But how educational are these toys? Many of them are designed in such a way that they appeal to the parents. But when purchased, many of these toys become disappointing, because parents will simply give them to their children and then sit back to watch their children become educated. In most cases, a child is only frustrated by the toy unless time and direction is given to help teach him or her. Desiring to speed the development of their child, many adults even buy toys far above their child’s intellectual level, only adding to the frustration.
Many factors, particularly the removal of the mother from the home, have greatly contributed to this lack of guidance, leaving children entirely to themselves. Children need interaction with their parents in order to have their minds and characters developed.
The Greatest Gift
To make up for the lack of time spent with their children, many parents try to buy their affection by overloading them with toys. In Western society especially, children have far too many toys. Too many toys is worse than not enough. Having too many toys creates confusion and boredom in a young person’s mind, and he or she will seldom play with them.
Parents should concentrate on purposeful and useful toys. Better to buy a few used toys than to have dozens sitting in toy boxes untouched.
The greatest gift you can hand to your children is your time, attention and involvement. Rather than buying a myriad of toys, make time to sit down with your children and enjoy the toys they already have. A meaningful way to do this can be by scheduling a regular family game night. Perhaps you can do it once a week, every fortnight, or once a month. Children of all ages enjoy board games, and they will look forward to a scheduled time to enjoy your company. Whether you have pre-schoolers or teens, you can make this time special for them. Whatever your activity is, the important thing to remember is that your time and attention is the greatest gift you can grant them.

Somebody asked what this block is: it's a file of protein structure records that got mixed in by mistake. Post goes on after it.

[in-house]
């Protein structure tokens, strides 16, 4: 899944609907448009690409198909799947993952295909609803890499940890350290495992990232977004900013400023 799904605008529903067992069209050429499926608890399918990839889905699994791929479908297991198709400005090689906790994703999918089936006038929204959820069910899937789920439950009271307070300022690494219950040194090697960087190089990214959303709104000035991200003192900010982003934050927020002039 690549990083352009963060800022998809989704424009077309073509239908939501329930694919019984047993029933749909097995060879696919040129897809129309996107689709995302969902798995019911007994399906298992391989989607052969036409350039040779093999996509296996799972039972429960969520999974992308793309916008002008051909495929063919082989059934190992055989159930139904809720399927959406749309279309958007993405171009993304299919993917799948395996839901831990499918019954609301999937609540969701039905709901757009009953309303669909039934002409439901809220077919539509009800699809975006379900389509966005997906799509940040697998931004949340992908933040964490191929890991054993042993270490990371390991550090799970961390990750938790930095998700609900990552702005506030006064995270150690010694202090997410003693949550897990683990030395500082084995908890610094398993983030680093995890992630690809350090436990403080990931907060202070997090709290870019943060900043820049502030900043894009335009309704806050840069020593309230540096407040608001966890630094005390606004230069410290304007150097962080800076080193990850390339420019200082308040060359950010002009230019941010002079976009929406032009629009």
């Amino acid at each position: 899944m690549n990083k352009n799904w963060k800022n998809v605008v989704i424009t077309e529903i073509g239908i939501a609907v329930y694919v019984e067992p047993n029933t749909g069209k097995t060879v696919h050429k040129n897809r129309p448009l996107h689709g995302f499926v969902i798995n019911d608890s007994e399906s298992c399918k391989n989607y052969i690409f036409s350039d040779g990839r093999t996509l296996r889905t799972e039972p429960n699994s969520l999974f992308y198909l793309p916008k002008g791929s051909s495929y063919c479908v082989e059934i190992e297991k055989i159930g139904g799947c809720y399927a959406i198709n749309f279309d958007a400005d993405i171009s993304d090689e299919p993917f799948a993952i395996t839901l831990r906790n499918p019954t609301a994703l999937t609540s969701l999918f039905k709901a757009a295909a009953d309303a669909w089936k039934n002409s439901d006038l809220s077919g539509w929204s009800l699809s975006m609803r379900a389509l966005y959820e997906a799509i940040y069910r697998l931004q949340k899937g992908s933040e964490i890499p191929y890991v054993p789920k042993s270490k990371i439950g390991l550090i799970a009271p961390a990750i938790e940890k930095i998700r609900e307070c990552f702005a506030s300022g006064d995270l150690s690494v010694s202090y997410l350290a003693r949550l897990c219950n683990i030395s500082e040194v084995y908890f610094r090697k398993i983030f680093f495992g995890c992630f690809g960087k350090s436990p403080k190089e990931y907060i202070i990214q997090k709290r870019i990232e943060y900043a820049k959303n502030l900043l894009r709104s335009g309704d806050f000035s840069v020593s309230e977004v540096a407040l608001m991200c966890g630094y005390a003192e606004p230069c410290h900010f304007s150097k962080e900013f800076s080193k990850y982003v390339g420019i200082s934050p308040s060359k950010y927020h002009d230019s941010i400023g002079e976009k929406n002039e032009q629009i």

Aside from these scheduled times, take other time out to spend with your children: play cars or dolls with them, help them with their artwork, and educate them through play.
Develop the Body and Mind
There is an abundance of toys that will give hours of fun and entertainment to your children and at the same time provide plenty of exercise for the body. Many of these toys are relatively inexpensive, yet they will develop a multitude of skills in your child.
Balls, swing sets and bicycles teach coordination, agility, balance and timing. Blocks promote construction skills and teach basic math and logic. Dolls, cars, trains and toy animals can all prepare a young mind for the principles of caretaking, order and obedience to rules, laws and authority. Activity books and craft projects promote coordination and concentration. Toys such as Play-Doh inspire creativity and imagination while aiding the development of fine motor skills.
Games and puzzles help develop problem-solving skills. Combined with guided reading of carefully selected books, they can also expand a child’s interests and knowledge base.
Sadly, most toys that stimulate the mind and body have made way for passive toys that solely entertain but fail to develop or educate.